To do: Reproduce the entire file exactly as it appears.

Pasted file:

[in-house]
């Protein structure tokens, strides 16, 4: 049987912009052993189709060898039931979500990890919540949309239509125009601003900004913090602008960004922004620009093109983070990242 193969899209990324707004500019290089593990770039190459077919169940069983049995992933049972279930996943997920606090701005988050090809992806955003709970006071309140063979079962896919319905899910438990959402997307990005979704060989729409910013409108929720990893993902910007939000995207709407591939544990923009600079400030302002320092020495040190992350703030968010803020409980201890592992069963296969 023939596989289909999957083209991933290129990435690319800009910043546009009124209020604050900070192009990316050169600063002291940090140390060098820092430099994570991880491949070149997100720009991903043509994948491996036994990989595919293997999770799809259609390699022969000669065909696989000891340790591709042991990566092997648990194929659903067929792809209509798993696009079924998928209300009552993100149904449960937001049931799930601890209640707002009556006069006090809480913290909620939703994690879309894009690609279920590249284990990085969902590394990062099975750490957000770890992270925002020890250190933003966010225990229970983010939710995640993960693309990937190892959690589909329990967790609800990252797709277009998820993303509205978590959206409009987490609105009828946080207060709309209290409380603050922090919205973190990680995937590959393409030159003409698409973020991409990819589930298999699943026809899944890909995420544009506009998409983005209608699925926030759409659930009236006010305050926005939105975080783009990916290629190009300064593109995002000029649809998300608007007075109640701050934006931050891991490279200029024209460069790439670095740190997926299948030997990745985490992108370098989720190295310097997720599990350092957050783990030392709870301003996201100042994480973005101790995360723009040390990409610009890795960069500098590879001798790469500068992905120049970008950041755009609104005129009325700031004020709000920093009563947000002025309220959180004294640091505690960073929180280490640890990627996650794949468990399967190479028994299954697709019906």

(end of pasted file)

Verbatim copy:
[in-house]
């Protein structure tokens, strides 16, 4: 049987912009052993189709060898039931979500990890919540949309239509125009601003900004913090602008960004922004620009093109983070990242 193969899209990324707004500019290089593990770039190459077919169940069983049995992933049972279930996943997920606090701005988050090809992806955003709970006071309140063979079962896919319905899910438990959402997307990005979704060989729409910013409108929720990893993902910007939000995207709407591939544990923009600079400030302002320092020495040190992350703030968010803020409980201890592992069963296969 023939596989289909999957083209991933290129990435690319800009910043546009009124209020604050900070192009990316050169600063002291940090140390060098820092430099994570991880491949070149997100720009991903043509994948491996036994990989595919293997999770799809259609390699022969000669065909696989000891340790591709042991990566092997648990194929659903067929792809209509798993696009079924998928209300009552993100149904449960937001049931799930601890209640707002009556006069006090809480913290909620939703994690879309894009690609279920590249284990990085969902590394990062099975750490957000770890992270925002020890250190933003966010225990229970983010939710995640993960693309990937190892959690589909329990967790609800990252797709277009998820993303509205978590959206409009987490609105009828946080207060709309209290409380603050922090919205973190990680995937590959393409030159003409698409973020991409990819589930298999699943026809899944890909995420544009506009998409983005209608699925926030759409659930009236006010305050926005939105975080783009990916290629190009300064593109995002000029649809998300608007007075109640701050934006931050891991490279200029024209460069790439670095740190997926299948030997990745985490992108370098989720190295310097997720599990350092957050783990030392709870301003996201100042994480973005101790995360723009040390990409610009890795960069500098590879001798790469500068992905120049970008950041755009609104005129009325700031004020709000920093009563947000002025309220959180004294640091505690960073929180280490640890990627996650794949468990399967190479028994299954697709019906």